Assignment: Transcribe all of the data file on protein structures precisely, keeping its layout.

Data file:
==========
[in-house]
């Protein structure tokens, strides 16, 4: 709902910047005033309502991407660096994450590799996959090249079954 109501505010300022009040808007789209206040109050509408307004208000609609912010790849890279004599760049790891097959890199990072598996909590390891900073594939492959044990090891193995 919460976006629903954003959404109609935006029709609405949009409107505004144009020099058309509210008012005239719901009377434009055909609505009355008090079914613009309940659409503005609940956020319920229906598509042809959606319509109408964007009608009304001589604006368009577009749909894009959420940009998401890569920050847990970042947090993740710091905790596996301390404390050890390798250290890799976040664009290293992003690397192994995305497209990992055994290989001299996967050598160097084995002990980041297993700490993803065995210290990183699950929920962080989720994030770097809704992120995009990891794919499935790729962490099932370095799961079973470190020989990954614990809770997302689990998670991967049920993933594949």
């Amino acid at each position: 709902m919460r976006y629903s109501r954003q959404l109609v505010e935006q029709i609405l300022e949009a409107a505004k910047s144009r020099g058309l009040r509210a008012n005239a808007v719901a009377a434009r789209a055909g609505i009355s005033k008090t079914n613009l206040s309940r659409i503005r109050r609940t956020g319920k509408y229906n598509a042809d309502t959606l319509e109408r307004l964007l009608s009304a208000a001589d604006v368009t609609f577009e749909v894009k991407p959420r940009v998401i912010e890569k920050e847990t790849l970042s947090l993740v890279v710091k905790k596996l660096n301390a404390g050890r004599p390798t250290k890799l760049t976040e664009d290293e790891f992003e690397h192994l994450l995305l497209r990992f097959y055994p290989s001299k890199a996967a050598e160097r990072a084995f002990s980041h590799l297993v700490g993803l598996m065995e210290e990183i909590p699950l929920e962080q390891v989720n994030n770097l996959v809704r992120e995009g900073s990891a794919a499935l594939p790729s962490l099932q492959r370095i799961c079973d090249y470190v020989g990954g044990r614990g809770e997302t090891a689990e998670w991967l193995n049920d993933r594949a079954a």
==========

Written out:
[in-house]
């Protein structure tokens, strides 16, 4: 709902910047005033309502991407660096994450590799996959090249079954 109501505010300022009040808007789209206040109050509408307004208000609609912010790849890279004599760049790891097959890199990072598996909590390891900073594939492959044990090891193995 919460976006629903954003959404109609935006029709609405949009409107505004144009020099058309509210008012005239719901009377434009055909609505009355008090079914613009309940659409503005609940956020319920229906598509042809959606319509109408964007009608009304001589604006368009577009749909894009959420940009998401890569920050847990970042947090993740710091905790596996301390404390050890390798250290890799976040664009290293992003690397192994995305497209990992055994290989001299996967050598160097084995002990980041297993700490993803065995210290990183699950929920962080989720994030770097809704992120995009990891794919499935790729962490099932370095799961079973470190020989990954614990809770997302689990998670991967049920993933594949």
């Amino acid at each position: 709902m919460r976006y629903s109501r954003q959404l109609v505010e935006q029709i609405l300022e949009a409107a505004k910047s144009r020099g058309l009040r509210a008012n005239a808007v719901a009377a434009r789209a055909g609505i009355s005033k008090t079914n613009l206040s309940r659409i503005r109050r609940t956020g319920k509408y229906n598509a042809d309502t959606l319509e109408r307004l964007l009608s009304a208000a001589d604006v368009t609609f577009e749909v894009k991407p959420r940009v998401i912010e890569k920050e847990t790849l970042s947090l993740v890279v710091k905790k596996l660096n301390a404390g050890r004599p390798t250290k890799l760049t976040e664009d290293e790891f992003e690397h192994l994450l995305l497209r990992f097959y055994p290989s001299k890199a996967a050598e160097r990072a084995f002990s980041h590799l297993v700490g993803l598996m065995e210290e990183i909590p699950l929920e962080q390891v989720n994030n770097l996959v809704r992120e995009g900073s990891a794919a499935l594939p790729s962490l099932q492959r370095i799961c079973d090249y470190v020989g990954g044990r614990g809770e997302t090891a689990e998670w991967l193995n049920d993933r594949a079954a």